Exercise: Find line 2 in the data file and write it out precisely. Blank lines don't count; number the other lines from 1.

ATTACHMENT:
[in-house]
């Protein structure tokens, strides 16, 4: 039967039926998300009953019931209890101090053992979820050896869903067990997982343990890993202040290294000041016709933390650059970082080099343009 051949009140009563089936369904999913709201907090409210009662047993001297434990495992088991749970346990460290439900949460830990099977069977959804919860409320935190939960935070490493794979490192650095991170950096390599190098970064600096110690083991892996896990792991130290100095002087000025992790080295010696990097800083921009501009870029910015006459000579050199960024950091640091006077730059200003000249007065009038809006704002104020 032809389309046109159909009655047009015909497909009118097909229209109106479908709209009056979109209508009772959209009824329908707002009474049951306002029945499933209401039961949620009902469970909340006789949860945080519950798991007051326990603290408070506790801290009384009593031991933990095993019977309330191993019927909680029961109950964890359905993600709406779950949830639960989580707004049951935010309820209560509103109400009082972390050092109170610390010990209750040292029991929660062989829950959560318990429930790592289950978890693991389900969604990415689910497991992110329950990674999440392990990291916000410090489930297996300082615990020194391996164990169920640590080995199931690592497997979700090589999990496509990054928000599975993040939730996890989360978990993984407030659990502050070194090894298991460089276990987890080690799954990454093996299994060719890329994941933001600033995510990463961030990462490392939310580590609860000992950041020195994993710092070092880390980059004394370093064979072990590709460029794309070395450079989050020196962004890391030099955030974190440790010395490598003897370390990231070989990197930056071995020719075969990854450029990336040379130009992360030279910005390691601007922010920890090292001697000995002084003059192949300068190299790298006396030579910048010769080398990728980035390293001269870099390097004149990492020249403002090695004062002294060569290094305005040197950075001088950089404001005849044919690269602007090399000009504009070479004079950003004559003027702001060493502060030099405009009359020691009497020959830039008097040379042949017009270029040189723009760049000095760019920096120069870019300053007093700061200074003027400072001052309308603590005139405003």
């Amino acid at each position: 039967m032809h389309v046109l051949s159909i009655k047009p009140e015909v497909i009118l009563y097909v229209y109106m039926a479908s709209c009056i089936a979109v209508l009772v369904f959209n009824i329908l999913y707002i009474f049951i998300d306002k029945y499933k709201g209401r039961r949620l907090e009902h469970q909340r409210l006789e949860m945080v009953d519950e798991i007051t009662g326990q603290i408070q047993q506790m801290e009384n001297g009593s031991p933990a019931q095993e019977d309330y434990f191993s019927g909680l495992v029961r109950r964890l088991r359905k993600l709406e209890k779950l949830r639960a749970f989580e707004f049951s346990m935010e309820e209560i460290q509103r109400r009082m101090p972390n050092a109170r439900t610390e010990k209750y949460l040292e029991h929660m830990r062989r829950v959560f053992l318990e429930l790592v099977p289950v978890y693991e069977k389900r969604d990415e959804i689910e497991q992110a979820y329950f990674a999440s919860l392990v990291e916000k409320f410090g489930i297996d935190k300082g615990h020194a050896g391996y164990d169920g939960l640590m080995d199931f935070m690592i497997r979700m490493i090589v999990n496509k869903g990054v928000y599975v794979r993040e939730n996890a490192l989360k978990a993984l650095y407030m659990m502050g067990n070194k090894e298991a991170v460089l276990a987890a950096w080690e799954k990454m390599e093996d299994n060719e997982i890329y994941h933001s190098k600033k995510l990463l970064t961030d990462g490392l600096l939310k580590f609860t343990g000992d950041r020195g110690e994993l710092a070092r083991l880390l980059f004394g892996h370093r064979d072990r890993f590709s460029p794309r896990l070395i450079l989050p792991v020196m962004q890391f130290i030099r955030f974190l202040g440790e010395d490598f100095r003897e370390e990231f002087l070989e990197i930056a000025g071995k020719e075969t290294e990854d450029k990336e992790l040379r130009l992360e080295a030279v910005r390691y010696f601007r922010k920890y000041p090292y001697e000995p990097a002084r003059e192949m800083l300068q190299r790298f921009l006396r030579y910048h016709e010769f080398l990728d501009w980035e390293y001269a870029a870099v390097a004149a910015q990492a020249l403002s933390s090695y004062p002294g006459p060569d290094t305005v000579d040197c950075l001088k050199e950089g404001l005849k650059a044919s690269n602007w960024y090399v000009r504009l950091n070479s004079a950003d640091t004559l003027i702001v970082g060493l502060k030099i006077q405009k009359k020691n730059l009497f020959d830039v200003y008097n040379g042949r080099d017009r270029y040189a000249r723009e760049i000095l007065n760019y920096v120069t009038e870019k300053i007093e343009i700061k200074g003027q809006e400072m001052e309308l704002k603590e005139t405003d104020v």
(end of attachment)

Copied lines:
């Protein structure tokens, strides 16, 4: 039967039926998300009953019931209890101090053992979820050896869903067990997982343990890993202040290294000041016709933390650059970082080099343009 051949009140009563089936369904999913709201907090409210009662047993001297434990495992088991749970346990460290439900949460830990099977069977959804919860409320935190939960935070490493794979490192650095991170950096390599190098970064600096110690083991892996896990792991130290100095002087000025992790080295010696990097800083921009501009870029910015006459000579050199960024950091640091006077730059200003000249007065009038809006704002104020 032809389309046109159909009655047009015909497909009118097909229209109106479908709209009056979109209508009772959209009824329908707002009474049951306002029945499933209401039961949620009902469970909340006789949860945080519950798991007051326990603290408070506790801290009384009593031991933990095993019977309330191993019927909680029961109950964890359905993600709406779950949830639960989580707004049951935010309820209560509103109400009082972390050092109170610390010990209750040292029991929660062989829950959560318990429930790592289950978890693991389900969604990415689910497991992110329950990674999440392990990291916000410090489930297996300082615990020194391996164990169920640590080995199931690592497997979700090589999990496509990054928000599975993040939730996890989360978990993984407030659990502050070194090894298991460089276990987890080690799954990454093996299994060719890329994941933001600033995510990463961030990462490392939310580590609860000992950041020195994993710092070092880390980059004394370093064979072990590709460029794309070395450079989050020196962004890391030099955030974190440790010395490598003897370390990231070989990197930056071995020719075969990854450029990336040379130009992360030279910005390691601007922010920890090292001697000995002084003059192949300068190299790298006396030579910048010769080398990728980035390293001269870099390097004149990492020249403002090695004062002294060569290094305005040197950075001088950089404001005849044919690269602007090399000009504009070479004079950003004559003027702001060493502060030099405009009359020691009497020959830039008097040379042949017009270029040189723009760049000095760019920096120069870019300053007093700061200074003027400072001052309308603590005139405003």